Alex Ferrari 36:48
What can you know, you've been exposed to so much humanity. And you've seen the stories of these children from their lowest darkest points to where they've become, what are some lessons that you think that people in the West can learn about life, because I'm thinking about just that story of the first girl that you saw, she was breaking rocks and digging through garbage, and now she's in university, being wanting to become a chef. The perspective on life of her versus many of our contemporaries in that class has to be radically different. Where, you know, in the West, you know, this, because you were raised here, you know, we're spoiled, we just don't know any different because this is just a land of wealth and opportunity. But the rest of the most of the rest of the world is not like that. So what are some lessons that you think that we can in the West learn from, from, from the stories that you've in the exposure you've had in your life,
Maggie Doyne 37:54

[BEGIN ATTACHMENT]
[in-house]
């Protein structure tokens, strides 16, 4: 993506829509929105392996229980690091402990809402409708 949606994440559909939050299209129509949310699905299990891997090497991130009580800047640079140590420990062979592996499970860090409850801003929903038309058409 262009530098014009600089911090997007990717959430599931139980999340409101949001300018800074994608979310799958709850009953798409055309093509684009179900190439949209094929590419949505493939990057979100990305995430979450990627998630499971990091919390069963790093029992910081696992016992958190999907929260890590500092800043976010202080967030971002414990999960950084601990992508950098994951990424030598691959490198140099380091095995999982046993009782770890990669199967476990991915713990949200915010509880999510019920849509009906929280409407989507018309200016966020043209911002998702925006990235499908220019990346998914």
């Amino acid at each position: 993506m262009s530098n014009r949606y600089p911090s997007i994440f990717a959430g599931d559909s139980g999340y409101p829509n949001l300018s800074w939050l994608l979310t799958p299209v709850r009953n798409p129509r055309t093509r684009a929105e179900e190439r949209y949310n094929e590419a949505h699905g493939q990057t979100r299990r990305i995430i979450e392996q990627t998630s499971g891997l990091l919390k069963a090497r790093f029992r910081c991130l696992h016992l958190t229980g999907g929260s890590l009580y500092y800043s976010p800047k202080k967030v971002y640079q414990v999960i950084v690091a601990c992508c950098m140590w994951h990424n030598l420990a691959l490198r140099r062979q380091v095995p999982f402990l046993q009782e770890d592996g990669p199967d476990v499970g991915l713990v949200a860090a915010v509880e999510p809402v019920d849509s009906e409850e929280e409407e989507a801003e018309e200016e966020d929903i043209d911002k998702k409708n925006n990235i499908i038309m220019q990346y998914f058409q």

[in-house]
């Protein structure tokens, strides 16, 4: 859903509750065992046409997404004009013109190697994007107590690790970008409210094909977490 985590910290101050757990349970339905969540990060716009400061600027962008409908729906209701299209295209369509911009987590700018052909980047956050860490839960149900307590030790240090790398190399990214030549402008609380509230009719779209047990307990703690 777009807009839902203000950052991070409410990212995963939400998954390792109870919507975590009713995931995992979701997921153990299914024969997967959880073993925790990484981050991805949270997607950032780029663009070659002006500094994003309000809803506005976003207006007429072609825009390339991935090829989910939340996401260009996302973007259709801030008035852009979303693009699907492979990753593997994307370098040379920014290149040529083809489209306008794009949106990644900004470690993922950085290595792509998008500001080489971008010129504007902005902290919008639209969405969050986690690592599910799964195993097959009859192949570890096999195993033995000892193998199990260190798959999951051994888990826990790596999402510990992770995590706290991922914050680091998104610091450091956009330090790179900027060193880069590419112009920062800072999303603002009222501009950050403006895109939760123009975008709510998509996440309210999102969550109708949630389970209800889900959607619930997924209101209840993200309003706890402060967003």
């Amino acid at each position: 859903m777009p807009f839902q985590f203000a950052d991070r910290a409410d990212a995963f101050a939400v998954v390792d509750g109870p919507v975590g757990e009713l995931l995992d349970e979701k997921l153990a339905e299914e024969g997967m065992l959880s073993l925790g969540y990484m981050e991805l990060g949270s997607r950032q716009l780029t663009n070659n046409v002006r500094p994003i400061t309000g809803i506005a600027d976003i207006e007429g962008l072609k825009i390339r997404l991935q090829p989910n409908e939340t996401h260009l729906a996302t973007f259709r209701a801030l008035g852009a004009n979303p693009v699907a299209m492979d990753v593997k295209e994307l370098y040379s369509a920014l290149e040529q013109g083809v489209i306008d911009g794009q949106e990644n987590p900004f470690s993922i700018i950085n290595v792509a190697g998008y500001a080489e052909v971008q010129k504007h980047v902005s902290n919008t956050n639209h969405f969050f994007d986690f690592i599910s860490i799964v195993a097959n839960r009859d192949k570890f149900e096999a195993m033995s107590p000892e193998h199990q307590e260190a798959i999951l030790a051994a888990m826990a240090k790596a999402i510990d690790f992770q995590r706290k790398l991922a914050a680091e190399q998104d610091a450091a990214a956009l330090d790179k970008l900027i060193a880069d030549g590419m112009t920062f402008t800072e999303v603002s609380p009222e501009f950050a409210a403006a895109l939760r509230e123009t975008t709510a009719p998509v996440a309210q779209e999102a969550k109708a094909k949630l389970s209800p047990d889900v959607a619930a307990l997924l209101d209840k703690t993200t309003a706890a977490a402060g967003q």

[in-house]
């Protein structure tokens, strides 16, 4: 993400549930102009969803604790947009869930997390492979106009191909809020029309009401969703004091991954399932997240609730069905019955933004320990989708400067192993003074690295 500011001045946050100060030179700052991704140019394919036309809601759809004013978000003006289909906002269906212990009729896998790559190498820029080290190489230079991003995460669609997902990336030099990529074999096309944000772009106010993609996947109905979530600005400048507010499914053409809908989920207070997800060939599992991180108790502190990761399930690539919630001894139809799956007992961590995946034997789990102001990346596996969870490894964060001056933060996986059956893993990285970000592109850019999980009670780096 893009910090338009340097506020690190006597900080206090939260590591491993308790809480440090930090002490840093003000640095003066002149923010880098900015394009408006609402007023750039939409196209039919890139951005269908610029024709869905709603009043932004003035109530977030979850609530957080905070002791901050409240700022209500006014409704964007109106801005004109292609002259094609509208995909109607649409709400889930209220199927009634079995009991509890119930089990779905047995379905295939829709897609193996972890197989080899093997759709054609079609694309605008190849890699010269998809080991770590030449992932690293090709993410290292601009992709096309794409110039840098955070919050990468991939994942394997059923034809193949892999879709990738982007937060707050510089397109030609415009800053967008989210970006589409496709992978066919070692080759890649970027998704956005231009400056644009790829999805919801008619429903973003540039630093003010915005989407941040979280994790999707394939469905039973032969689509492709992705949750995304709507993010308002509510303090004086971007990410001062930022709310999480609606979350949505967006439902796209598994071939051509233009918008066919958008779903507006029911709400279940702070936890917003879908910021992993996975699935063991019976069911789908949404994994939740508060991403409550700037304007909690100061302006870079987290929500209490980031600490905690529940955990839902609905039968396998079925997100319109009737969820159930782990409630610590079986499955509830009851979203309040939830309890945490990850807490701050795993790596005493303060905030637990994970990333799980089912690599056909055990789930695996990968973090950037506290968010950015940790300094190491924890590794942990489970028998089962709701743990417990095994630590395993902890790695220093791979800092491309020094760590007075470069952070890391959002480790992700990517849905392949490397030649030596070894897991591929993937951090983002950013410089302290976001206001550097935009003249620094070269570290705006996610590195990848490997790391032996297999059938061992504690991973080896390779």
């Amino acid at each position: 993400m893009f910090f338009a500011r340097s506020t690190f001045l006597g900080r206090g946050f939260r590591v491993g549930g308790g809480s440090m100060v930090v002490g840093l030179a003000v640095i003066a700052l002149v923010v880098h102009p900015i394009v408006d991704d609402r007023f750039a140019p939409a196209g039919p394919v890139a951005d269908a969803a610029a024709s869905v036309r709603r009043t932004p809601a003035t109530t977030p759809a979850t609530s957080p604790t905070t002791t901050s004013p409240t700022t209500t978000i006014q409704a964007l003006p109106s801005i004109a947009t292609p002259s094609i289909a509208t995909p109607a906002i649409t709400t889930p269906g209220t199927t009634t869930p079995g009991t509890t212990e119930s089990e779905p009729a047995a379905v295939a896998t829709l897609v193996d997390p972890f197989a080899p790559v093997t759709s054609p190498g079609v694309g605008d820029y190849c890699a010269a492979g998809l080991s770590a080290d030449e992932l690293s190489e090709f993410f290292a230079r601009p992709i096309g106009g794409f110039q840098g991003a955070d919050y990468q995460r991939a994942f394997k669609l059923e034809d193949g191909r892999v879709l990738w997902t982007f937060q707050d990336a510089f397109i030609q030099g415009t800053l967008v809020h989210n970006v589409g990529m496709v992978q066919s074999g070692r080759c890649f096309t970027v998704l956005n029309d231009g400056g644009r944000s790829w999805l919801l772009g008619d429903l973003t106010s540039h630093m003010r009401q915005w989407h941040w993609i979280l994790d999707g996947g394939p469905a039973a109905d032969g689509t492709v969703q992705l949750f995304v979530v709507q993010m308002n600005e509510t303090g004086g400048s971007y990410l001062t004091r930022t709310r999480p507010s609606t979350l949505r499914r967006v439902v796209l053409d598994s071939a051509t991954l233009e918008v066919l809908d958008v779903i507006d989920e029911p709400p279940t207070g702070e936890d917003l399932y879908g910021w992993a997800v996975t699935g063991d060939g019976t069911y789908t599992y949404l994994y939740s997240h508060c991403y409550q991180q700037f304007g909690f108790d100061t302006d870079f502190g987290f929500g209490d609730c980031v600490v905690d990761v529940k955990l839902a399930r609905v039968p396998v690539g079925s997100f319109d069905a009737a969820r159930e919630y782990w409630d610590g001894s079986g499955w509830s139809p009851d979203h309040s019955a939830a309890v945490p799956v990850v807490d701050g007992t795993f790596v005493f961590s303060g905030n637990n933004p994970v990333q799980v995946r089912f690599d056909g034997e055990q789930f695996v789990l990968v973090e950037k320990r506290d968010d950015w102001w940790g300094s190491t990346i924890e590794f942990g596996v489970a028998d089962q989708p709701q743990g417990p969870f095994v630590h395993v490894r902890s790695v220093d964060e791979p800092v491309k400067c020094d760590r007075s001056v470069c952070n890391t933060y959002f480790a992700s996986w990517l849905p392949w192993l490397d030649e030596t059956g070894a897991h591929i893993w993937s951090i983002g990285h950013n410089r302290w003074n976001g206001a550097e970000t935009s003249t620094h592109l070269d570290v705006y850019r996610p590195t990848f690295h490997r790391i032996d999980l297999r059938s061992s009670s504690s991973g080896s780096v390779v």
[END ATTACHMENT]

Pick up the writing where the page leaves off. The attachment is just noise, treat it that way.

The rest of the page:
I think we're living in a time of a lot of noise, a lot of distraction, a lot of like things coming at us. And I actually think we need to get a little quieter, a little less distracted, a little more present. To look for those moments of kindness and human connection of me for you, it's not going to happen 1000 miles away, and Nepal. That's not going to be everyone's journey. We're all on a different journey. But there is an opportunity to change the world and to change the reality of this place that lies within each of us. And in order to find that I think we need to listen to our hearts, we need to get more grounded in the reality that we're in and try to quiet the noise of, you know, we're here to consume, consume, consume, we're not leaving with anything. We're leaving with a legacy of what we did to make this place better, and how we loved and how kind we were. So I just think every day just getting quiet, following our hearts looking for little steps, little, you know, pebbles we can throw to create ripples of change, and human connection. That's how my journey started. And I think I believe my life is way better for it. And I wish that for everyone.